Jidenna Reaches Students At 'Beating The Odds' Summit
"College should serve you. You don't serve your college."
More than 130 fresh out of high school, college bound students, got a chance to attend Michelle Obama’s third annual Beating the Odds Summit at the White House. Interconnected with the First Lady’s Reach Higher initiative and Better Make Room Campaign, panelists discussed how they overcame tough obstacles in life and the importance of receiving a higher education.
Grammy nominated singer, Jidenna, attended the event as a panelist, being one of the few mainstream artists in the music industry that attended college. He dropped gems on how he was able to make it through college and walk across the stage for graduation, in hopes of being able to inspire others to do the same. The singer’s introduction on the panel erupted with the sounds of ladies screaming and clapping in the audience, being proud fans of all the success he has attained.
His struggles living in Nigeria and moving to the U.S. later in his life didn’t discourage the goals he had set in his mind to accomplish. Attending school actually helped mold him along the way to become who he is today.
“When I originally came to the U.S., my mother came with a couple hundred dollars to her name,” Jidenna said. “I didn’t know we were struggling because she hid that from me. But it was definitely a struggle to get through life and get through school. And the thing that got me to where I am now though, is not just talent, it’s not just a hit record, but it actually was my education.”
While attending Stanford University, Jidenna was on his own, facing the real world. Coping with the new environment was tough for him, and he almost hit rock bottom mid way through. Although, he explains the rocky rollercoaster was well worth it. His word of advice on working through all that’s thrown your way is to invest in your future, stay focused, hang with the right crowd, and never give up.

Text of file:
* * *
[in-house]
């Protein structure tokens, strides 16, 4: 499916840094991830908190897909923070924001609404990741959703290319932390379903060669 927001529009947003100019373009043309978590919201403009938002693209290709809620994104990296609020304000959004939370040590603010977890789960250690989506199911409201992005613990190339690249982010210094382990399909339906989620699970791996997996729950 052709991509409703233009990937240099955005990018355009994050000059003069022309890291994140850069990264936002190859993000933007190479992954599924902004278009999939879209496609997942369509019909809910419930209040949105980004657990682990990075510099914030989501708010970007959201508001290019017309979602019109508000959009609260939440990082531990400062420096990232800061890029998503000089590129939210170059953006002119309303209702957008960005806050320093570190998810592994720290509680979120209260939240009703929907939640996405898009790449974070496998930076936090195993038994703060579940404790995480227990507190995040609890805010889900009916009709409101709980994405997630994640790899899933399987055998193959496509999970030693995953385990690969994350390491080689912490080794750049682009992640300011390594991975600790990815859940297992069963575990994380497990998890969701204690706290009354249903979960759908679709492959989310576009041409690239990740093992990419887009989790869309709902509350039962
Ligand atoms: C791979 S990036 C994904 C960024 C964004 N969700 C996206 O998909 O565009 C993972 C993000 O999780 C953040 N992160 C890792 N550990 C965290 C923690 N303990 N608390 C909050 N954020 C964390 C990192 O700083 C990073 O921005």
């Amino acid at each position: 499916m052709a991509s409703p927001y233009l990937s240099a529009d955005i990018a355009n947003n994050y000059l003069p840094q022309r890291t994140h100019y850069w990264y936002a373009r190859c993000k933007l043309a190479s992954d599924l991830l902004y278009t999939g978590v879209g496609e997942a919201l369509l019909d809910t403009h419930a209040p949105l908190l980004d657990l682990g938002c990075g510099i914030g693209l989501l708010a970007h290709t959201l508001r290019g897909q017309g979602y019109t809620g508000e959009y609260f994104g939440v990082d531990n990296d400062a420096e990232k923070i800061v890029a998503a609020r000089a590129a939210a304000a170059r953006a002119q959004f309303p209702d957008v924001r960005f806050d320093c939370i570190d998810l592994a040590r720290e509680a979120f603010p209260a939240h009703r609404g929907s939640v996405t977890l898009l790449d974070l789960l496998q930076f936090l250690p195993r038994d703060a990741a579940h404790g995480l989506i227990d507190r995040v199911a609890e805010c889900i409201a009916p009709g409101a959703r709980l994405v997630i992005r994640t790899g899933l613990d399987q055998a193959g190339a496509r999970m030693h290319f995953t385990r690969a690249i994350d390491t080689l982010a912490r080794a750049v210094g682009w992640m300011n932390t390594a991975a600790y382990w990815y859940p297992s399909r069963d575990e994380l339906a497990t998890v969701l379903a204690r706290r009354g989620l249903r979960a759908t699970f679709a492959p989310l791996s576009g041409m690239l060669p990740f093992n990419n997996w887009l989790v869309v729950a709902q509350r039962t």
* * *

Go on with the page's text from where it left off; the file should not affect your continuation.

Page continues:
“The one thing that I learned in college actually was that you may reach tremendous highs and tremendous lows,” he said. “I reached rock bottom, halfway through college. And it was -- because of all the pressure that I think we're talking about right now -- the pressure to learn how to budget, the pressure to really abandon everything that you ever learned. You don't have a comfort zone anymore. You don't have your neighborhood. You don't have your family with you. You have to figure out for yourself who you are now in two to four years, and then go out in the world and be somebody."
Just like any other college student, Jidenna received pressure from his family at home. His dad often tried to steer him in a different direction, away from his plans of being a basketball player or in the music industry, but he fought for what he believed in, making his way to the top of the charts due to his musical talents and never giving up.
“I thought I had everything going for me. I wasn’t listening to nobody. And my dad was like, "Uh-uh, you can't make money from music. You have to be a doctor, a lawyer, engineer. Something that's going to do something for this world. Music doesn’t do anything." And I had to fight that; his passion, and fight the society that I was from.”
If you’re looking for advice on how to get to and through college, watch the video below.